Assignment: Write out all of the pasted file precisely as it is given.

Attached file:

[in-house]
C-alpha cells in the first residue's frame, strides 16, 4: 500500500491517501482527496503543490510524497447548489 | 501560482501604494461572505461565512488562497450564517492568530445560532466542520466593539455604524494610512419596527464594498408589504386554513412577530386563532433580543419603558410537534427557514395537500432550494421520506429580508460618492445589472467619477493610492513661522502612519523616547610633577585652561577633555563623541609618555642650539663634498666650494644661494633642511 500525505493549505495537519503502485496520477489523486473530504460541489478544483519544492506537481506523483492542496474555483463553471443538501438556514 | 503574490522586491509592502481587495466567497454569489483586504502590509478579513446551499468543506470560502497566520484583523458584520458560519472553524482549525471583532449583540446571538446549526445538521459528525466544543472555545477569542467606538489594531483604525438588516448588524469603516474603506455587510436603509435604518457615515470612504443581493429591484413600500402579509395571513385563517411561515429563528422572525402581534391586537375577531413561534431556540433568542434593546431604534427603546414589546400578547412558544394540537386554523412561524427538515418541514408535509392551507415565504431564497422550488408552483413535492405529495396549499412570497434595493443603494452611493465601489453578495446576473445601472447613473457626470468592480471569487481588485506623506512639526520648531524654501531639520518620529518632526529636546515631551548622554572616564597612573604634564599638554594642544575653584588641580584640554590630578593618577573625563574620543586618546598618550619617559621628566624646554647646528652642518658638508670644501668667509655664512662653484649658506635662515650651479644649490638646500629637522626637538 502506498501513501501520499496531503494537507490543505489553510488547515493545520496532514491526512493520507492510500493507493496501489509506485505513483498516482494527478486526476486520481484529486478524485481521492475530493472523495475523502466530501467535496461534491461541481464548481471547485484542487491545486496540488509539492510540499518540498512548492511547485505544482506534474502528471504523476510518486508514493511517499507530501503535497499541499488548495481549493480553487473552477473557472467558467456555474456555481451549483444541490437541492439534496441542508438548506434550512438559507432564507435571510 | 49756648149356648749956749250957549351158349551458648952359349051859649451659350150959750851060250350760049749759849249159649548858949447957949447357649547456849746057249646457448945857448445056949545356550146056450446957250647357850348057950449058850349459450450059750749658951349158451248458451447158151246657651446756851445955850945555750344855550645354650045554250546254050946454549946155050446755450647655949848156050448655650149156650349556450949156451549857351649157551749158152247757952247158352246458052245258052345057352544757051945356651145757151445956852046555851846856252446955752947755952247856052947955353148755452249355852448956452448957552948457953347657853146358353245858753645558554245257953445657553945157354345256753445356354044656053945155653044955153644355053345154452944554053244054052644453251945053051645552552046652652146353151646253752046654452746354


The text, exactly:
[in-house]
C-alpha cells in the first residue's frame, strides 16, 4: 500500500491517501482527496503543490510524497447548489 | 501560482501604494461572505461565512488562497450564517492568530445560532466542520466593539455604524494610512419596527464594498408589504386554513412577530386563532433580543419603558410537534427557514395537500432550494421520506429580508460618492445589472467619477493610492513661522502612519523616547610633577585652561577633555563623541609618555642650539663634498666650494644661494633642511 500525505493549505495537519503502485496520477489523486473530504460541489478544483519544492506537481506523483492542496474555483463553471443538501438556514 | 503574490522586491509592502481587495466567497454569489483586504502590509478579513446551499468543506470560502497566520484583523458584520458560519472553524482549525471583532449583540446571538446549526445538521459528525466544543472555545477569542467606538489594531483604525438588516448588524469603516474603506455587510436603509435604518457615515470612504443581493429591484413600500402579509395571513385563517411561515429563528422572525402581534391586537375577531413561534431556540433568542434593546431604534427603546414589546400578547412558544394540537386554523412561524427538515418541514408535509392551507415565504431564497422550488408552483413535492405529495396549499412570497434595493443603494452611493465601489453578495446576473445601472447613473457626470468592480471569487481588485506623506512639526520648531524654501531639520518620529518632526529636546515631551548622554572616564597612573604634564599638554594642544575653584588641580584640554590630578593618577573625563574620543586618546598618550619617559621628566624646554647646528652642518658638508670644501668667509655664512662653484649658506635662515650651479644649490638646500629637522626637538 502506498501513501501520499496531503494537507490543505489553510488547515493545520496532514491526512493520507492510500493507493496501489509506485505513483498516482494527478486526476486520481484529486478524485481521492475530493472523495475523502466530501467535496461534491461541481464548481471547485484542487491545486496540488509539492510540499518540498512548492511547485505544482506534474502528471504523476510518486508514493511517499507530501503535497499541499488548495481549493480553487473552477473557472467558467456555474456555481451549483444541490437541492439534496441542508438548506434550512438559507432564507435571510 | 49756648149356648749956749250957549351158349551458648952359349051859649451659350150959750851060250350760049749759849249159649548858949447957949447357649547456849746057249646457448945857448445056949545356550146056450446957250647357850348057950449058850349459450450059750749658951349158451248458451447158151246657651446756851445955850945555750344855550645354650045554250546254050946454549946155050446755450647655949848156050448655650149156650349556450949156451549857351649157551749158152247757952247158352246458052245258052345057352544757051945356651145757151445956852046555851846856252446955752947755952247856052947955353148755452249355852448956452448957552948457953347657853146358353245858753645558554245257953445657553945157354345256753445356354044656053945155653044955153644355053345154452944554053244054052644453251945053051645552552046652652146353151646253752046654452746354